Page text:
even unsuccessful ones on a scripting level, live and breath based on the
affability of the two lead stars, and TRAINWRECK has a stellar pair in
Schumer and Hader. Both are
not prototypically and limitlessly attractive stars that dominate these
kinds of films. They’re not
unattractive either, but they feel more like authentically
rendered everyday people. Hader
himself is a sneaky actor in the sense that he can play broad, low brow
comedy with the best of them, but then also displays a surprising amount of
dramatic range in evoking Aaron as a secure, but vulnerable and sensitive
person. He’s a really good foil to Schumer, who gives a performance
of remarkable sincerity and touching depths that one would not typically
find from a stand-up comedian turned first time film actress. A lesser actress would have given Amy an unsettling and deeply
neurotic vibe that could have been borderline unwatchable, but Schumer is
wiser to relay a sour and profane woman that still is capable of having
genuine feelings, even though the outlet that she uses to express them is
highly inappropriate at times.
and Schumer are surrounded by an endearing supporting cast as well,
especially from some unexpected sources, like LeBron James playing a very
amusing Downton Abbey loving version of himself that’s a buddy to Aaron
(despite his vast wealth, James also really hates to pick up a check at any
restaurant). John Cena also
appears in a brief, but hysterical turn as a bulked out bodybuilder that's so deeply sensitive he needs to be coached by Amy (during one riotous
sequence) as to how to properly talk “dirty” to her during sex. Brie Larson and Colin Quinn fill out the cast nicely as
Amy’s sister and father respectfully, the latter showing poise that
I’ve not really seen before. Ultimately,
though, TRAINWRECK works largely because of the tandem of Schumer and
Hader, both of whom rise well above romcom formulas in making their
characters have a real flesh and blood weight to them.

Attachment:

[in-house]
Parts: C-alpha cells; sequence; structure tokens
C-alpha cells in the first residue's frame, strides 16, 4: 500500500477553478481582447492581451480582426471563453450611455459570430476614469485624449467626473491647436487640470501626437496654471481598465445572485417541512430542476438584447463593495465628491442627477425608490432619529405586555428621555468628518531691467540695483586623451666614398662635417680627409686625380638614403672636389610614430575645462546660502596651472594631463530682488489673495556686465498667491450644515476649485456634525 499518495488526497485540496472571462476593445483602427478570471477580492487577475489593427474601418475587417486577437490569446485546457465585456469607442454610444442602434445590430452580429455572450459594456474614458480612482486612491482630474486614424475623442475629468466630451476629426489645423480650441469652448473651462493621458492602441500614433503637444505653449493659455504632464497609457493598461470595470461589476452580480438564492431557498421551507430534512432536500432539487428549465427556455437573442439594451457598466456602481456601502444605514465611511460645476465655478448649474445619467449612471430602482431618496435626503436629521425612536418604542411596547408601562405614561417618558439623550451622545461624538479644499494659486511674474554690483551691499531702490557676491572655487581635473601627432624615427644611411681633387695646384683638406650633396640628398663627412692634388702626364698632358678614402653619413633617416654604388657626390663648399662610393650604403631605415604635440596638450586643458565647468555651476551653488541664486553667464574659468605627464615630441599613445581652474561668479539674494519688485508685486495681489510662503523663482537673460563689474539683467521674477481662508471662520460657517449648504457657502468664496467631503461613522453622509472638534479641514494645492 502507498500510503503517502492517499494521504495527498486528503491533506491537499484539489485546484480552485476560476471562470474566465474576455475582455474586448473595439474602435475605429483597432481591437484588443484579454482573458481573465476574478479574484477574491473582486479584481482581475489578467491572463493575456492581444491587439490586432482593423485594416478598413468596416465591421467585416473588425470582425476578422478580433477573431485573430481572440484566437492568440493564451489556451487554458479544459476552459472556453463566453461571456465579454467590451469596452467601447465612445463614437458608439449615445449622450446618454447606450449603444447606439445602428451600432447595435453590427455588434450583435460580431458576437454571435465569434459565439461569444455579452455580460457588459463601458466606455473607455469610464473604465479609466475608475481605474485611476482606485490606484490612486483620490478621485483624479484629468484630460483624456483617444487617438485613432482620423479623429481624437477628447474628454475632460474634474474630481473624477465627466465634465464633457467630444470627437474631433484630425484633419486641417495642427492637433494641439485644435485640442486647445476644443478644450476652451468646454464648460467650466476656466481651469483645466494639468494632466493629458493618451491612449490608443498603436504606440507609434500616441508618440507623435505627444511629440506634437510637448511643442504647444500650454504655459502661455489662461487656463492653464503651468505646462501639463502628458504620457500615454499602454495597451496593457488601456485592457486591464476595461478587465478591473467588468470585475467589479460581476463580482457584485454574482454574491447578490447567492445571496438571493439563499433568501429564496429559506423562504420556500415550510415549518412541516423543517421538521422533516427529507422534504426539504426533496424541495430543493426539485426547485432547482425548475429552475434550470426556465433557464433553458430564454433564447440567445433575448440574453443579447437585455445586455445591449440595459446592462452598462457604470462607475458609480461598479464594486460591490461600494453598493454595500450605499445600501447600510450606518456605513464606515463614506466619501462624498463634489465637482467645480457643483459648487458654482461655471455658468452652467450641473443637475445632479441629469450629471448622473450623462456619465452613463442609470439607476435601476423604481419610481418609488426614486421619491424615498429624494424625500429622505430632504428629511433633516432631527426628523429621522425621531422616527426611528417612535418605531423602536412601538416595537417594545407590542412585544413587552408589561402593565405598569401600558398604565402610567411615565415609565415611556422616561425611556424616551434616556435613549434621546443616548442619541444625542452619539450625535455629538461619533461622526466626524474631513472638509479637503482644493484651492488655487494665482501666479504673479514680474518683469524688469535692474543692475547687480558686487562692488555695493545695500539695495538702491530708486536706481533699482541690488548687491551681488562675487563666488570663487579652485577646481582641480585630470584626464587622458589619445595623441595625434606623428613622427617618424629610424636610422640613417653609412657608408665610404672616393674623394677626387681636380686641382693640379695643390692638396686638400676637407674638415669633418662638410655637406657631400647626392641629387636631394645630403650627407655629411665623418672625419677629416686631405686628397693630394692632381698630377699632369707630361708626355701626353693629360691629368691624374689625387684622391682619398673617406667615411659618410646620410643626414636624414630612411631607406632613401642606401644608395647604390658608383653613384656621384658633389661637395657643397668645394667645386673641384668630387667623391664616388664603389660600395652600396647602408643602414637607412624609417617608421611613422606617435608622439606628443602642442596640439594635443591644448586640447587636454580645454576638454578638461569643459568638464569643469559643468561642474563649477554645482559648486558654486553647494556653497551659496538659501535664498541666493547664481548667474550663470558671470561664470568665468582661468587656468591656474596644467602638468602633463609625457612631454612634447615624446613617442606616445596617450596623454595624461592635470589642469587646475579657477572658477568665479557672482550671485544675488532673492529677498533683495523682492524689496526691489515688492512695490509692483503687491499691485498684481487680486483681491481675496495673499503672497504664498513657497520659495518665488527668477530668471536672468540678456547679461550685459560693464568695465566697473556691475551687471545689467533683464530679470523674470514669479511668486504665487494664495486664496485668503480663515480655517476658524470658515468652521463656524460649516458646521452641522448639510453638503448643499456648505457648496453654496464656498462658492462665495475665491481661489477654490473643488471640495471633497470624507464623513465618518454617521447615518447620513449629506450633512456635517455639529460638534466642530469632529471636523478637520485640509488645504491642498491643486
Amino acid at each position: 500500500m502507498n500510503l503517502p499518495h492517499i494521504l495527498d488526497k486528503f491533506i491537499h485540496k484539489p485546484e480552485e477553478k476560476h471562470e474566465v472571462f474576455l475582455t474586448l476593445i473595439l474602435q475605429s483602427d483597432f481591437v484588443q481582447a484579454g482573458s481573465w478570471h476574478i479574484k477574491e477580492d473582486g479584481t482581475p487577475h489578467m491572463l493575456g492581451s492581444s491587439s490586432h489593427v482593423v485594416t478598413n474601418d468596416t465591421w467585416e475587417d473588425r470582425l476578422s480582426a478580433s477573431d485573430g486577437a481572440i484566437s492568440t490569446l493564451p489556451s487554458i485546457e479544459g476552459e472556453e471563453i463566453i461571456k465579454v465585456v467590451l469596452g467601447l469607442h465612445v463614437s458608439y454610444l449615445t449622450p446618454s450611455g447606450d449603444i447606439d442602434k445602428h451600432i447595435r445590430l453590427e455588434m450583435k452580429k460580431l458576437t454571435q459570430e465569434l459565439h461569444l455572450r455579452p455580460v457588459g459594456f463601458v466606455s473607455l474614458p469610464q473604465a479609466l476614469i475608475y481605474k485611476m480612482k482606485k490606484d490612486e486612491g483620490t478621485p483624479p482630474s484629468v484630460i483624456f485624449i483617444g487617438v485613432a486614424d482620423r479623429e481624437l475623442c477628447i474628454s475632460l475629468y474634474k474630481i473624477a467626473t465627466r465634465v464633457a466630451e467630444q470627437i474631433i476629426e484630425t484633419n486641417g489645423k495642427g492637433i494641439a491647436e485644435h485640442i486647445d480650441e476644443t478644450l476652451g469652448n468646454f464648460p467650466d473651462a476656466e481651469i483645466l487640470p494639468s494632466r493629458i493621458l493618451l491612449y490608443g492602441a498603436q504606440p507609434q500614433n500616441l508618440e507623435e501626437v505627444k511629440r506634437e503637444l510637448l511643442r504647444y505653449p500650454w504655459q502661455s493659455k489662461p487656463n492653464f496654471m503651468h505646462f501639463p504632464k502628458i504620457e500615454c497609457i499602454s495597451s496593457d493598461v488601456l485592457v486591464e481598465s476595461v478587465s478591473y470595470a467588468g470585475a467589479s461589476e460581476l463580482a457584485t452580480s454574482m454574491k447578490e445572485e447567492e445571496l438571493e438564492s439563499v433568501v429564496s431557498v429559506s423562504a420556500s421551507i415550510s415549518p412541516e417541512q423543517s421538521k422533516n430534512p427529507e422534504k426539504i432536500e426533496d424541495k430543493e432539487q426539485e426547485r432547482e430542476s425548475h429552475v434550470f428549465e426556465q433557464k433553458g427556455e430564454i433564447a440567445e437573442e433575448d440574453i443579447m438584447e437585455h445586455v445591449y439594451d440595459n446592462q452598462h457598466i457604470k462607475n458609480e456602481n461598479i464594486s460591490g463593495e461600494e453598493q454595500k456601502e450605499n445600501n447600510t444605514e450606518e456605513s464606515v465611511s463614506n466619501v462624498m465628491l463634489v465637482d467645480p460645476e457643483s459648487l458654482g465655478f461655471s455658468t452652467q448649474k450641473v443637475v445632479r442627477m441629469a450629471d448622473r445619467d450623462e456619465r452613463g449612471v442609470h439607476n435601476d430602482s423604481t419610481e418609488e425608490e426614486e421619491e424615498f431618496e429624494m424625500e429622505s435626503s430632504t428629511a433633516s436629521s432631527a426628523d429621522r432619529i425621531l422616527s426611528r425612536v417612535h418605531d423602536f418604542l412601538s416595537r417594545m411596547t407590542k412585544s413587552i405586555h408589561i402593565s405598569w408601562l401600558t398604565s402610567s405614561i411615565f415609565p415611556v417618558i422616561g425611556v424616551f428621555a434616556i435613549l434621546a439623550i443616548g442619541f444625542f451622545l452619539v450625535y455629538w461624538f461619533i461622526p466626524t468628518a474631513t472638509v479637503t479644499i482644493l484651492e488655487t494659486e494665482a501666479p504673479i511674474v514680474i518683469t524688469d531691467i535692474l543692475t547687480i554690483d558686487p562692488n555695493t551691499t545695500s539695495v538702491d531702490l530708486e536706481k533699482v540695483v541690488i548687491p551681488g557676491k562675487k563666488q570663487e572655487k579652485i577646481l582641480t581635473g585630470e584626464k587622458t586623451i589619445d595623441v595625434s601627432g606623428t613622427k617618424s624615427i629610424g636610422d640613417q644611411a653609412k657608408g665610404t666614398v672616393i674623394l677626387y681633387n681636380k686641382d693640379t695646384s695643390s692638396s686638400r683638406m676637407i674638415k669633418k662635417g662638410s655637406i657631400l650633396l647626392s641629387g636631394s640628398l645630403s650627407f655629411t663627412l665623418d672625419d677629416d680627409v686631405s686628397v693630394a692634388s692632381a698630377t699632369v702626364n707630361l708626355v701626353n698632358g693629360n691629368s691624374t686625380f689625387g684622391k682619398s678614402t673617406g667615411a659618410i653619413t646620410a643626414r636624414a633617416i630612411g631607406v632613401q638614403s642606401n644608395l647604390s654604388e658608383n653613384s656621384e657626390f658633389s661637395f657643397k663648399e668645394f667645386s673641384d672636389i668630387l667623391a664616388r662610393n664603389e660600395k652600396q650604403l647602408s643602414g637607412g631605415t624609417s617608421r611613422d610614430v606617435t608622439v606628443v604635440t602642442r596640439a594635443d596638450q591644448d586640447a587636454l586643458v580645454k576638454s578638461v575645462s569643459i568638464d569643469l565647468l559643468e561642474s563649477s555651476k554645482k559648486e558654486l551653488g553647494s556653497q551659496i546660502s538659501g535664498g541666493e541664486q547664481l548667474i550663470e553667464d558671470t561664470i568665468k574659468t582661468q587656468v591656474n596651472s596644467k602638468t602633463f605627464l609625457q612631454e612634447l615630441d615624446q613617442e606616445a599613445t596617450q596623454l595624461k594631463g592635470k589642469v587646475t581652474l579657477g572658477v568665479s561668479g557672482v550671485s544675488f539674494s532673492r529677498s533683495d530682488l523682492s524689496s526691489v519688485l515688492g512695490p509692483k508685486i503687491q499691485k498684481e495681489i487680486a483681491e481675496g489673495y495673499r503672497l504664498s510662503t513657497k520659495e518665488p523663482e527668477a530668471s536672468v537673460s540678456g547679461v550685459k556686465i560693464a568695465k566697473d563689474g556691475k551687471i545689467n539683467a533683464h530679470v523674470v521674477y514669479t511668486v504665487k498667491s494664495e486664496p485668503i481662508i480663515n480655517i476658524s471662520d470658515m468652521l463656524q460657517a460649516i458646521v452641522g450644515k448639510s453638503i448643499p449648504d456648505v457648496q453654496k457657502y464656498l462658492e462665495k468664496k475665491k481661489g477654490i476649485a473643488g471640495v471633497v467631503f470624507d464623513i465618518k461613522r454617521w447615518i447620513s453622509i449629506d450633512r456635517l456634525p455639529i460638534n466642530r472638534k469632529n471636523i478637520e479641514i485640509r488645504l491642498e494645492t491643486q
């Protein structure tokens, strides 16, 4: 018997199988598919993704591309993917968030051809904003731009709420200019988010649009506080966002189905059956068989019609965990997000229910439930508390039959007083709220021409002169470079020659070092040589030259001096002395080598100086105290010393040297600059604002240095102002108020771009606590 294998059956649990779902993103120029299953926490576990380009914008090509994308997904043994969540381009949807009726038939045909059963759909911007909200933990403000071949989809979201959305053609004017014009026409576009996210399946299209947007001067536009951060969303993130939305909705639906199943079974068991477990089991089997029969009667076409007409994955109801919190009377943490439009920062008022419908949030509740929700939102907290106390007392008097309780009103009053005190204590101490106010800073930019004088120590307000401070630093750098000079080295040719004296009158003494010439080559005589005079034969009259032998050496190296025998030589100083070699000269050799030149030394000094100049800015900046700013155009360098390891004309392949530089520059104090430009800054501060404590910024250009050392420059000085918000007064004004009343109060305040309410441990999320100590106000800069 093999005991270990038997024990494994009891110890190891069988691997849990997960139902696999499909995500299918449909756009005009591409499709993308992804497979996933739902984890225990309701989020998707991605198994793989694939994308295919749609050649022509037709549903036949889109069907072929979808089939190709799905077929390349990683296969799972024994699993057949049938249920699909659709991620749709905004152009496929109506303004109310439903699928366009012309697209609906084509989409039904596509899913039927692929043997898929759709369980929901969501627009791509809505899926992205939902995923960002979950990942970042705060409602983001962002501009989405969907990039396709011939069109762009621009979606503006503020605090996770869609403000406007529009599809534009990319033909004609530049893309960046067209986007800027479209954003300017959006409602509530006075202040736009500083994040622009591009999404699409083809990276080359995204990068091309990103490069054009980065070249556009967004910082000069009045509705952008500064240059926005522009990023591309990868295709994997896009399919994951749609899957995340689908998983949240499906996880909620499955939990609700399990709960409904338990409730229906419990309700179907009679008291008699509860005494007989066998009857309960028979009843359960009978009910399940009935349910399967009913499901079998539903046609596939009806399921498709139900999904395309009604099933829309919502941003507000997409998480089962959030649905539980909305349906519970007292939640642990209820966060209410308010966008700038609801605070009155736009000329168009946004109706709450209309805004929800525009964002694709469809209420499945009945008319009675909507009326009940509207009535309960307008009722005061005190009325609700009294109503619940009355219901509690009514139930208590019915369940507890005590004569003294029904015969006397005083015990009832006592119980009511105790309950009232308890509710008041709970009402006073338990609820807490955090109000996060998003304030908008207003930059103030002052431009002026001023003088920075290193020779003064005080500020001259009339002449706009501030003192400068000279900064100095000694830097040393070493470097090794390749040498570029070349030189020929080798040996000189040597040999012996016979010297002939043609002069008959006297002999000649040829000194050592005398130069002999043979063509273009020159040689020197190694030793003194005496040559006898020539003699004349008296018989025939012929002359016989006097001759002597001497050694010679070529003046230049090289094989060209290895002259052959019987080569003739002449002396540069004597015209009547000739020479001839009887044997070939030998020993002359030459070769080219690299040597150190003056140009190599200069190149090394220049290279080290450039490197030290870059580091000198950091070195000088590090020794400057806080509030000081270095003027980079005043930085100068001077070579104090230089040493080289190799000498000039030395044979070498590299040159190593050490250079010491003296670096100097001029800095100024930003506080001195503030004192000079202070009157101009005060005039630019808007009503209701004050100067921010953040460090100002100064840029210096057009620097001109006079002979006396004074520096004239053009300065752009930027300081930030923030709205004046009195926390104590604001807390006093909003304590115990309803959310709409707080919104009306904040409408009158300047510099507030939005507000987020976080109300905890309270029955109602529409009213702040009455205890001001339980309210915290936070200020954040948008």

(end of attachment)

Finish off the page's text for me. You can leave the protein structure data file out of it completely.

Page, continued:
TRAINWRECK falters is in its running time, a far too frequent
problem that has dogged many of Apatow’s previous films.
At over two hours, the film contains far too many scenes of
improvisational comedy that, frankly, Apatow appears to have no idea when
to end. That’s not to say
that he doesn’t blend heartfelt sentiment and raunch as well as he did
with his biggest hits in THE
40-YEAR-OLD VIRGIN and KNOCKED UP,
but here Apatow lets timing and flow get the better of him.
That, and TRAINWRECK is not as aggressively radical in terms of
re-defining the romcom playbook as many have led on. Even though Schumer’s script is sly and subversive at
times, it still wallows in many predictable genre beats that holds the film
back at times. The story
itself loses steam and momentum after the 90-minute mark and builds
towards a feel-good finale that sort of rings falsely as far as one
character’s motivation is concerned.
During most of TRAINWRECK the characters act like real people, but
during its closing moments they act like stock movie characters at the
mercy of storytelling contrivances.
Despite it endurance testing running time, some tonal inconsistencies, and a plot that juicily mocks genre formulas while regrettably and slavishly adhering to them, TRAINWRECK still emerges as a crowd pleasing original, thanks in large part to the presence of Schumer, who gives one of the more lived-in and memorable introductory film performances that I’ve seen recently. The film is also unafraid of its hard-R rating (which it earns) and is equally unafraid to make its main character a deeply flawed and troubled human being. TRAINWRECK reaches out for greatness and nearly achieves it. It's by no means a qualitative trainwreck.
That much is certain.